In previous articles I have written about some of the evil demons of human nature like greed, envy, tribalism and rivalry. If you thought we couldn’t get any worse than that, I will remind you we are also ‘uber’ predators, by far the most powerful and destructive predators on earth.

Predation in nature is natural. In nature, predators kill and eat their prey, their motivation to hunt and eat is limited by their appetite. This type of predation is therefore self-regulating, albeit unconsciously. Whilst there are exceptions, animals generally don’t hunt if they are full. Some animals will do what is known as ‘surplus killing’ and cache food for later, others, like grizzly bears, will fatten themselves up so that they can survive in leaner months.

Some types of animals have been known to hunt for practice. Nevertheless, in nature predation is sustainable overall because of homeostasis. If there are too many predators, the number of prey will decrease. As prey numbers decrease there isn’t enough food for the predators and so their numbers will decrease as well. Less predators will cause prey numbers to rebound and increase. This is a type of natural feed-back loop. It means that in the short term populations will fluctuate somewhat, but over the long term they are roughly stable. 

Overall, humans are not self-regulating. Humanity as a whole has an insatiable appetite, and we don’t just prey on food, we prey on anything and everything. As well as the hunting and eating of food, the verb ‘to prey’ also means to exploit, raid, victimise, harm and destroy. Humans have exploited, often harmed, and in some cases destroyed, every type of resource, ecosystem, and even other people – and we are getting worse. 

Hunters and collectors

Humans are omnivores, and the range of foods we eat is extraordinary. This is significantly boosted by our ability to process and cook food – which makes a lot of inedible resources edible. 

Humans evolved as social hunters, hunting in packs like wolves. Humans have hunted many species of animals to extinction, such as the moa, dodo, woolly mammoth, and Passenger pigeon. Through our exploitation of natural resources like forests and wetlands we continue to extinguish many other species without actually hunting them for food.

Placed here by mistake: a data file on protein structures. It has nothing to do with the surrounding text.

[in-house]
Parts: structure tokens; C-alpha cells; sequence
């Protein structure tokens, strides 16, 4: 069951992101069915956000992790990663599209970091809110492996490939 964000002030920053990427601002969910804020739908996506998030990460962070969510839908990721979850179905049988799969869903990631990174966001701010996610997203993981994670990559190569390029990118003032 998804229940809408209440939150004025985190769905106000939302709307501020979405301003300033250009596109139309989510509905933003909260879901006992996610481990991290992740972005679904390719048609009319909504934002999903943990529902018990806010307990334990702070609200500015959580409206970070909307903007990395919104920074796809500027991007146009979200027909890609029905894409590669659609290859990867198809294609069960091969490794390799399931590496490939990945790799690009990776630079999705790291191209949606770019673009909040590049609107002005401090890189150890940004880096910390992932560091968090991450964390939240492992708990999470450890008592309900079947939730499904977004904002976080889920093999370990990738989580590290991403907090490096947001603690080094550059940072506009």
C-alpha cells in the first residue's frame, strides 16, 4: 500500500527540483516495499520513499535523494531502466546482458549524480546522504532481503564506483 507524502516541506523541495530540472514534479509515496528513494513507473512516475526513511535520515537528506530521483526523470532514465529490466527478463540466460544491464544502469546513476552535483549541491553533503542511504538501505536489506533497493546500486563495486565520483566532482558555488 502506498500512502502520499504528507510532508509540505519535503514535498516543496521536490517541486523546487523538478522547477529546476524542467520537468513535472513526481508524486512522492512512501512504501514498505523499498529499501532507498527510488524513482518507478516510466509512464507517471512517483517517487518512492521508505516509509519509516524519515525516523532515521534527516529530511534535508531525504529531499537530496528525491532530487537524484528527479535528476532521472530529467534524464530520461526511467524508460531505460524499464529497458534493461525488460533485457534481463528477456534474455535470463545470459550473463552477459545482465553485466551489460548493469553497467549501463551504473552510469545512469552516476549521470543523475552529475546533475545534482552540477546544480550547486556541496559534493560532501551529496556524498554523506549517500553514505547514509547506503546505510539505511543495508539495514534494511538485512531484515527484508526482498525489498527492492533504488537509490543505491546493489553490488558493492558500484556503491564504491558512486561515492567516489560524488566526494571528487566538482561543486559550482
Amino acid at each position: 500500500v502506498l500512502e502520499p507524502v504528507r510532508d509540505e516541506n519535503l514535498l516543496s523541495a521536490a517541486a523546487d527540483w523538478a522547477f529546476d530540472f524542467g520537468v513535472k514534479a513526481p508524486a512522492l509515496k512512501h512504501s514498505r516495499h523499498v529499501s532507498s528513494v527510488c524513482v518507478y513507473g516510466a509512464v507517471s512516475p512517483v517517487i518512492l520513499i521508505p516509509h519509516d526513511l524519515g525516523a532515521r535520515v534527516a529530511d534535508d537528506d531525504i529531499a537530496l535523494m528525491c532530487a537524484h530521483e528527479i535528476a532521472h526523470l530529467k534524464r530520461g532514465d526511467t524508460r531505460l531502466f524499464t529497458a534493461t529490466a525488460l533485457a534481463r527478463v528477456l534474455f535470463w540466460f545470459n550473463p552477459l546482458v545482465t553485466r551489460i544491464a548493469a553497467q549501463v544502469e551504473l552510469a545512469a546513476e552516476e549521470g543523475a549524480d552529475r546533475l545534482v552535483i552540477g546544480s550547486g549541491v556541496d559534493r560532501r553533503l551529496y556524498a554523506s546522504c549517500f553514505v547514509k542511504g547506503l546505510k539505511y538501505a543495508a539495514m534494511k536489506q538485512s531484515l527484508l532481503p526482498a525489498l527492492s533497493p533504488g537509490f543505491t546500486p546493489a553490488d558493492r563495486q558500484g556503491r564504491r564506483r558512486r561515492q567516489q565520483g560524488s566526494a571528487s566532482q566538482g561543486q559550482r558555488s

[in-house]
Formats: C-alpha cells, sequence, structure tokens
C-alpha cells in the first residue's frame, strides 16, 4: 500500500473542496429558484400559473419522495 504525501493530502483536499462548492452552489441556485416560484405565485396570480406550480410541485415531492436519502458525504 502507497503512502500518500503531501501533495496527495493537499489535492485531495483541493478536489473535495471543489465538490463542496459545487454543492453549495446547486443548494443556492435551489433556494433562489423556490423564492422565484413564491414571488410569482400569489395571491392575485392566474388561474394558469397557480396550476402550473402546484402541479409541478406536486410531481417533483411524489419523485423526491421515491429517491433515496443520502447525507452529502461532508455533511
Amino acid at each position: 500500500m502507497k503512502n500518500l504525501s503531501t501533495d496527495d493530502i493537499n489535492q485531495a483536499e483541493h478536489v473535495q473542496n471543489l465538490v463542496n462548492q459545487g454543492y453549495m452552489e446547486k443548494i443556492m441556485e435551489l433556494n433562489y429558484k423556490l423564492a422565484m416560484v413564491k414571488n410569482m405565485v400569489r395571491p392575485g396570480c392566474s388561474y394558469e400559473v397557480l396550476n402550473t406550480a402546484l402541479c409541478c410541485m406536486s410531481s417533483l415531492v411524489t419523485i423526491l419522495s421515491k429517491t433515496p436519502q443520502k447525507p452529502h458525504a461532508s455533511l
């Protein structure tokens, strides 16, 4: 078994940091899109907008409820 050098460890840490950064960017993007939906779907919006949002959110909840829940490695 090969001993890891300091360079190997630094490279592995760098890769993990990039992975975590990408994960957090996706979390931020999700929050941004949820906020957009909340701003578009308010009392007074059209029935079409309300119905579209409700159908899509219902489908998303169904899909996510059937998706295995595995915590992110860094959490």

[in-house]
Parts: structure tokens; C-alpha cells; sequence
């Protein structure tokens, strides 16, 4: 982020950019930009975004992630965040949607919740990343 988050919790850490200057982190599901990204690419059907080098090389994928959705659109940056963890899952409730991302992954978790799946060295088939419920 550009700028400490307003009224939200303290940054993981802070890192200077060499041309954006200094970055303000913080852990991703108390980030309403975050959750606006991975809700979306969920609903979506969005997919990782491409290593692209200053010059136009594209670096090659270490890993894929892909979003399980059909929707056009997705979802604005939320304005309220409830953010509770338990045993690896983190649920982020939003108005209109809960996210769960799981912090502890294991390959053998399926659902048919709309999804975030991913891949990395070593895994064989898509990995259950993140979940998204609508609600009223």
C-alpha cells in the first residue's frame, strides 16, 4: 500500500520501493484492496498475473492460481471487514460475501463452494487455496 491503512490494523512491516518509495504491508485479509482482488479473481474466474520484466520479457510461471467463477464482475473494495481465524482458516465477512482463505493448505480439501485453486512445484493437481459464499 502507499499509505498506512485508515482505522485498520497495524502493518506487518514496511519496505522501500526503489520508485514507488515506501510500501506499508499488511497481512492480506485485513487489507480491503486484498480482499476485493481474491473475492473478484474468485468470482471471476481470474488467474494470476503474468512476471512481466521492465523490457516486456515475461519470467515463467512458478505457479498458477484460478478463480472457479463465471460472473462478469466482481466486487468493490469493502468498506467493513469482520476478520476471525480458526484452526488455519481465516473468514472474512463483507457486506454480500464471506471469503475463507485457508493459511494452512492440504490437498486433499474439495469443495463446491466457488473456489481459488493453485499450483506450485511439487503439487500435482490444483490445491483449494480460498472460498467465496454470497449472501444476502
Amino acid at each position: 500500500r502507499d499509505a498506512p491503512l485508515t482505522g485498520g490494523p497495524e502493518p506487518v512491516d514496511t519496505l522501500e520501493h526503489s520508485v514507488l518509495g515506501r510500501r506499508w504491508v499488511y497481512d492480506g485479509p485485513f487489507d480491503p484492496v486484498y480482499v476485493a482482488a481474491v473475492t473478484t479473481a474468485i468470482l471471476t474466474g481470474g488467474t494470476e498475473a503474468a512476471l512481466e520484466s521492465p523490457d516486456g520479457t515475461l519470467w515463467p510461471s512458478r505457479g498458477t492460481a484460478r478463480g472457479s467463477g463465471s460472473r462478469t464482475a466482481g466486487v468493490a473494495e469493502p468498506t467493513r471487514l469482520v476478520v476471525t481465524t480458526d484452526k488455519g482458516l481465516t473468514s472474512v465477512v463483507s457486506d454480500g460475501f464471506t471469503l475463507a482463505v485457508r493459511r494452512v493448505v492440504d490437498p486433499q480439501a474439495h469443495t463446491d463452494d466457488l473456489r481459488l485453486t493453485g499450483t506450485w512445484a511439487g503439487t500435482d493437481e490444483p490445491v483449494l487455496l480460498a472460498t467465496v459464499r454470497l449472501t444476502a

As well as food, there are clothes, bedding, shelter and a variety of other goods made from animals. There are far more uses for plants too. For instance, whilst we don’t eat trees, we certainly exploit them for fuel and as a material for building and for making goods. If the trees are regrown there is no loss or harm; but throughout history that hasn’t been the case, humans have cut down trees considerably more than we have grown them back.

As well as exploiting the land for cultivating food and biological materials we mine for a variety of technical materials and for fossil energy resources.

A system of predators

Also, people prey on other people. The elephant in the room, or should I say the grizzly bear, is capitalism. The capitalist system is essentially predatory, where some people exploit other people for their personal gain. To make money from money is the essence of modern predation. Money is the power predators use to prey on others. They don’t even have to come into contact with their prey.

Nearly all rich people got rich by taking advantage of others. The rich have no problem conning and using people – and we allow them to do it. Indeed, plenty of people actually admire these predator-parasites and are jealous of them.